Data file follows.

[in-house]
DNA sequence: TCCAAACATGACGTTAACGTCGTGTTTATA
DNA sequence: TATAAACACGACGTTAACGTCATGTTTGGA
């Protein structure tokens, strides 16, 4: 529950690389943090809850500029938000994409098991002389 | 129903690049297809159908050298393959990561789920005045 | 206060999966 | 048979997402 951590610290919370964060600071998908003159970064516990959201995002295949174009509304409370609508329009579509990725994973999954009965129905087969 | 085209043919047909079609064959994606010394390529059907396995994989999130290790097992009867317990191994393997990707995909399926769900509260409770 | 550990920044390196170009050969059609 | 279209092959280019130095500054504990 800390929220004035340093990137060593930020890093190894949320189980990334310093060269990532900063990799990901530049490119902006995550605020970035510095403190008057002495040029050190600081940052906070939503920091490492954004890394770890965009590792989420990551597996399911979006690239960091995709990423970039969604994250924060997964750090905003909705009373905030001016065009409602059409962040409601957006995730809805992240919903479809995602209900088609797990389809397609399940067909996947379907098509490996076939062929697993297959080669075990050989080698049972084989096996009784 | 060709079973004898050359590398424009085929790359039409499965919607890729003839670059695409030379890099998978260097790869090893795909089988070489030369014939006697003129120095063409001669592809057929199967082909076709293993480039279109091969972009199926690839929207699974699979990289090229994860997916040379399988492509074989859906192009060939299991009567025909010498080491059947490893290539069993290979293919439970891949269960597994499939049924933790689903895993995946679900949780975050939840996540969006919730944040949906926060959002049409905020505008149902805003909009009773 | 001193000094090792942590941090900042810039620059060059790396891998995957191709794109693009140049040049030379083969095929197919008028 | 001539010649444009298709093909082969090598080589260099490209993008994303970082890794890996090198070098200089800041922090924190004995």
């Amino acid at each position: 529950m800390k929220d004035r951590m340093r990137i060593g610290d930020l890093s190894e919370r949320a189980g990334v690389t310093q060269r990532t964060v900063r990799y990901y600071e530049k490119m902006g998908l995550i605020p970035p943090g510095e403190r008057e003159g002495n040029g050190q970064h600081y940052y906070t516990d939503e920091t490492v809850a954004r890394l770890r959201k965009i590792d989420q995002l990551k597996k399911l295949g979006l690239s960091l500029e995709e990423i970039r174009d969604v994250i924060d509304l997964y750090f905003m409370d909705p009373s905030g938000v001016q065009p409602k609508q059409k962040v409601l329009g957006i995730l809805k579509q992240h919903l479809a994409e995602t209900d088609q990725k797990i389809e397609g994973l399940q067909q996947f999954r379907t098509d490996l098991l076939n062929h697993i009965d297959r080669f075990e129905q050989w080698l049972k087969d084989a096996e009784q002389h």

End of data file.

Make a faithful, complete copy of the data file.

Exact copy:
[in-house]
DNA sequence: TCCAAACATGACGTTAACGTCGTGTTTATA
DNA sequence: TATAAACACGACGTTAACGTCATGTTTGGA
């Protein structure tokens, strides 16, 4: 529950690389943090809850500029938000994409098991002389 | 129903690049297809159908050298393959990561789920005045 | 206060999966 | 048979997402 951590610290919370964060600071998908003159970064516990959201995002295949174009509304409370609508329009579509990725994973999954009965129905087969 | 085209043919047909079609064959994606010394390529059907396995994989999130290790097992009867317990191994393997990707995909399926769900509260409770 | 550990920044390196170009050969059609 | 279209092959280019130095500054504990 800390929220004035340093990137060593930020890093190894949320189980990334310093060269990532900063990799990901530049490119902006995550605020970035510095403190008057002495040029050190600081940052906070939503920091490492954004890394770890965009590792989420990551597996399911979006690239960091995709990423970039969604994250924060997964750090905003909705009373905030001016065009409602059409962040409601957006995730809805992240919903479809995602209900088609797990389809397609399940067909996947379907098509490996076939062929697993297959080669075990050989080698049972084989096996009784 | 060709079973004898050359590398424009085929790359039409499965919607890729003839670059695409030379890099998978260097790869090893795909089988070489030369014939006697003129120095063409001669592809057929199967082909076709293993480039279109091969972009199926690839929207699974699979990289090229994860997916040379399988492509074989859906192009060939299991009567025909010498080491059947490893290539069993290979293919439970891949269960597994499939049924933790689903895993995946679900949780975050939840996540969006919730944040949906926060959002049409905020505008149902805003909009009773 | 001193000094090792942590941090900042810039620059060059790396891998995957191709794109693009140049040049030379083969095929197919008028 | 001539010649444009298709093909082969090598080589260099490209993008994303970082890794890996090198070098200089800041922090924190004995």
């Amino acid at each position: 529950m800390k929220d004035r951590m340093r990137i060593g610290d930020l890093s190894e919370r949320a189980g990334v690389t310093q060269r990532t964060v900063r990799y990901y600071e530049k490119m902006g998908l995550i605020p970035p943090g510095e403190r008057e003159g002495n040029g050190q970064h600081y940052y906070t516990d939503e920091t490492v809850a954004r890394l770890r959201k965009i590792d989420q995002l990551k597996k399911l295949g979006l690239s960091l500029e995709e990423i970039r174009d969604v994250i924060d509304l997964y750090f905003m409370d909705p009373s905030g938000v001016q065009p409602k609508q059409k962040v409601l329009g957006i995730l809805k579509q992240h919903l479809a994409e995602t209900d088609q990725k797990i389809e397609g994973l399940q067909q996947f999954r379907t098509d490996l098991l076939n062929h697993i009965d297959r080669f075990e129905q050989w080698l049972k087969d084989a096996e009784q002389h």